[英] HOW TO BUILD A MATERIAL DESIGN PROTOTYPE USING SKETCH AND PIXATE - PART ONE
本文已经翻译成中文《使用 Sketch 和 Pixate 构建 Material Design 原型 - 第一部分》，欢迎参加「掘金翻译计划」，翻译优质的技术文章。
Have you ever had a great idea for an app or wanted to demonstrate to someone how you think it would work? Have any of these things ever held you back?
- Lack of time to develop a proof of concept
- You not sure how well your colour scheme, layout, animations etc. would look
- You’re an app developer who’s not sure how to go about this design lark but you want to try it out
- You’re an app designer who wants to learn how Sketch and Pixate may benefit your design and prototype process
- You’re not sure if Material Design would improve your app but would like to see what it would look like (hopefully this one isn’t the case!)
If you can identify with any of these, or maybe you’re just inquisitive about either Sketch or Pixate, then I implore you to read on.
Sketch and Pixate are my favourite tools for mocking up simple designs and prototypes. I am an Android Developer by trade and I don’t have much interest in learning the learning the complexities of Adobe Illustrator or the like. A few months ago I started designing the Fantasy Football Fix app. I heard good things about Sketch and I had just read a Tech Crunch article about Google’s acquisition of Pixate and decided to give them both a go.
Sketch is a design app that is easy and simple to use. The app splits design up into pages and artboards that allow you to group your designs. For example a page could consist of all the artboards for one feature of an app, say the login for instance. Or maybe one page for for beta/prototyping and one for the actual release designs. Regardless of how you do it, it is great for organising your designs. It also has plenty of plugins for added functionality. Some of my plugin highlights are:
- Sketch Artboard Tricks which can help rearrange your scattered artboards
- Sketch Export Assets which easily helps you export your designs to iOS, Android and Windows Phone sizes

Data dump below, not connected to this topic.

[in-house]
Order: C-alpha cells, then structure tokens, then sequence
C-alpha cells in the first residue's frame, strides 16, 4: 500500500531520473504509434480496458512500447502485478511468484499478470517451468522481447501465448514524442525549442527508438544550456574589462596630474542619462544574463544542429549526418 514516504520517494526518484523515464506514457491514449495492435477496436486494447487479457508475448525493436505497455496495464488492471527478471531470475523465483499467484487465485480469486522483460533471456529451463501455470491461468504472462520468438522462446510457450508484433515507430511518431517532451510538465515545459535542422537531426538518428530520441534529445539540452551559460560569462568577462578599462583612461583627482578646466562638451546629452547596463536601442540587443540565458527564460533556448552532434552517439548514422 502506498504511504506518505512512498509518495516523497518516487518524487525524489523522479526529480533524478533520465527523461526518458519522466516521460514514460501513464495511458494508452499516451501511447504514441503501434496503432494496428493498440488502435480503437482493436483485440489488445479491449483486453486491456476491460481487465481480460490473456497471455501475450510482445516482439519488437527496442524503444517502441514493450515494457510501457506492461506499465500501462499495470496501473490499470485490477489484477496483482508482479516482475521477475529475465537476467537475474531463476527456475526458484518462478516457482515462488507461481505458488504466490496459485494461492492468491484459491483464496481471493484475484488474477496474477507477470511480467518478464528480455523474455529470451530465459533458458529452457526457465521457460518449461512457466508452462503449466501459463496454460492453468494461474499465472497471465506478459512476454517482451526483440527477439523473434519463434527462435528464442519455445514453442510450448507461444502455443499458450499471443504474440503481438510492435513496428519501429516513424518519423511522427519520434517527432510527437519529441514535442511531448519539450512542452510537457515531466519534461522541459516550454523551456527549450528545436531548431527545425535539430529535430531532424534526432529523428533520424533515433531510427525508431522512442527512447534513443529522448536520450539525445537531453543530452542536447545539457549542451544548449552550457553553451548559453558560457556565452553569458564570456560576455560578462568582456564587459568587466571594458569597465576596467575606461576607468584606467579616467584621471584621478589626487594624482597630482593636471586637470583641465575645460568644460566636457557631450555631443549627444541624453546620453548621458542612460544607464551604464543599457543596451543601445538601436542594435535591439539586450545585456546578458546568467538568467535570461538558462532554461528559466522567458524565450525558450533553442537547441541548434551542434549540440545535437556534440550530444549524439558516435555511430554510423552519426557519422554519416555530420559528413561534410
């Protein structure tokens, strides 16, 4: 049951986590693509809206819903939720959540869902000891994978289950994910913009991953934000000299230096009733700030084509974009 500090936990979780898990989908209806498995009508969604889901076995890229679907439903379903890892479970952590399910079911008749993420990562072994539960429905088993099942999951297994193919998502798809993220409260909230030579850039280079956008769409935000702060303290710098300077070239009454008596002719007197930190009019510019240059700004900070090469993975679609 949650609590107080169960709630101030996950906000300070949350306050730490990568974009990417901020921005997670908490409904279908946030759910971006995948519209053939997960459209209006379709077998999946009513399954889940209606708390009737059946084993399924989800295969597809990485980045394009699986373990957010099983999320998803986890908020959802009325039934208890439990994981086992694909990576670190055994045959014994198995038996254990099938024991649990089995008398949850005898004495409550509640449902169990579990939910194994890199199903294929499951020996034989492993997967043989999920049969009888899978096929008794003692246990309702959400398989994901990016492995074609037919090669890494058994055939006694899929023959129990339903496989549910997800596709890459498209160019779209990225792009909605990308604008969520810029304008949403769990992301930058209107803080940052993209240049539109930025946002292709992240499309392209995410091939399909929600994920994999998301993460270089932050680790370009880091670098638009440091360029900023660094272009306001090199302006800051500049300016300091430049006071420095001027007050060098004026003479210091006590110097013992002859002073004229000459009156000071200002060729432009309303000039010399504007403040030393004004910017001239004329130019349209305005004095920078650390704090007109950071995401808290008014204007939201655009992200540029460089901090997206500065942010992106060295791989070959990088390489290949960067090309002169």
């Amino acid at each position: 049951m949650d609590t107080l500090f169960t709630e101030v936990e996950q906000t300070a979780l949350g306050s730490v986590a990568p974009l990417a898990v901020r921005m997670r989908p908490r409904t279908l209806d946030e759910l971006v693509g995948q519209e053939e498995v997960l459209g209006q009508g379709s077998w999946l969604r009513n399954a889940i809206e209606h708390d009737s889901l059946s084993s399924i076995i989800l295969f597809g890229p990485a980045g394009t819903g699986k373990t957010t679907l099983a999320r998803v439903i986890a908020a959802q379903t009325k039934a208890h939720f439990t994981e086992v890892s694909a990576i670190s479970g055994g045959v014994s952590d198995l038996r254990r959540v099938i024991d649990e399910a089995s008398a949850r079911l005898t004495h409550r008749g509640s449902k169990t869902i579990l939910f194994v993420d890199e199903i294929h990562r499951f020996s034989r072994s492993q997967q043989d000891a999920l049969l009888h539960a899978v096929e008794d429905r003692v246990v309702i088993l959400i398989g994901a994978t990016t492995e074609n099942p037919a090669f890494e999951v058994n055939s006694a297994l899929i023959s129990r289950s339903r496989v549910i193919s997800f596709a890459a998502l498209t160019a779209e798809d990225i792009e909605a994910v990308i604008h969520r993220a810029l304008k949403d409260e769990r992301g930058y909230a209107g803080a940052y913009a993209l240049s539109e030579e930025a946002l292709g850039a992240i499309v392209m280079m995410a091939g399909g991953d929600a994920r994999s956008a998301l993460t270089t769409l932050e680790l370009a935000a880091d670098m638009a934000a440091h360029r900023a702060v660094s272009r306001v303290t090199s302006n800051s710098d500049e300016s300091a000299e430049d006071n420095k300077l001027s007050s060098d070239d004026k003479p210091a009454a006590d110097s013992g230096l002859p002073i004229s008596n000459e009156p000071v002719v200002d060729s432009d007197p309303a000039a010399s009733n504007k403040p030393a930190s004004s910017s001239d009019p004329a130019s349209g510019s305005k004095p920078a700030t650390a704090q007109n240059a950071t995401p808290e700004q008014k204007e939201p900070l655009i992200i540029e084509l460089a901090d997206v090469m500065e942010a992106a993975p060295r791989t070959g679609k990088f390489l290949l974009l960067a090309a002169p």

Pixate is a prototyping from Google. It’s has predefined animations and interactions. It has accompanying mobile apps so you can interact with your prototypes on an Android on iOS device. It has cloud features which start at $5 per month. These allow you to share your prototypes to the cloud, so clients and colleagues can get access. I enjoy using Pixate as I find it has some similarities to coding when doing condition and referencing layers for animation. We’ll just be using the free version that allows you to share through your Wifi to the app on your device.
In Part 1, I’ll be running you through importing assets to Sketch and using them to create a Login Screen. We’ll use this in Part 2 to create the start of the prototype in Pixate. In Part 3, I’ll provide you with all the assets you need to create the next stage of the prototype. This is so that we can speed things up a bit and get you to the juicy stuff, as i believe Sketch is pretty easy to get a grasp of.
Things you’ll need to make the super awesome prototype
- Sketch - $99 for full version but does have free trial
- Pixate - Free but cloud features start at $5 per month (used in Part 2 and 3)
- Assets Sticker Sheet
- Android device - You can use an iPhone, but an Android device is preferable. If you use an iOS device i cannot help you out if it doesn’t look right (used in Part 2 and 3)
The colours used within the tutorial are as follows:
- Primary - #4CAF50
- Primary Dark - #388E3C
- Accent - #D500F9
- Login Screen Background - #E8F5E9
These are all available in the Assets Sketch file as well. Feel free to use your own!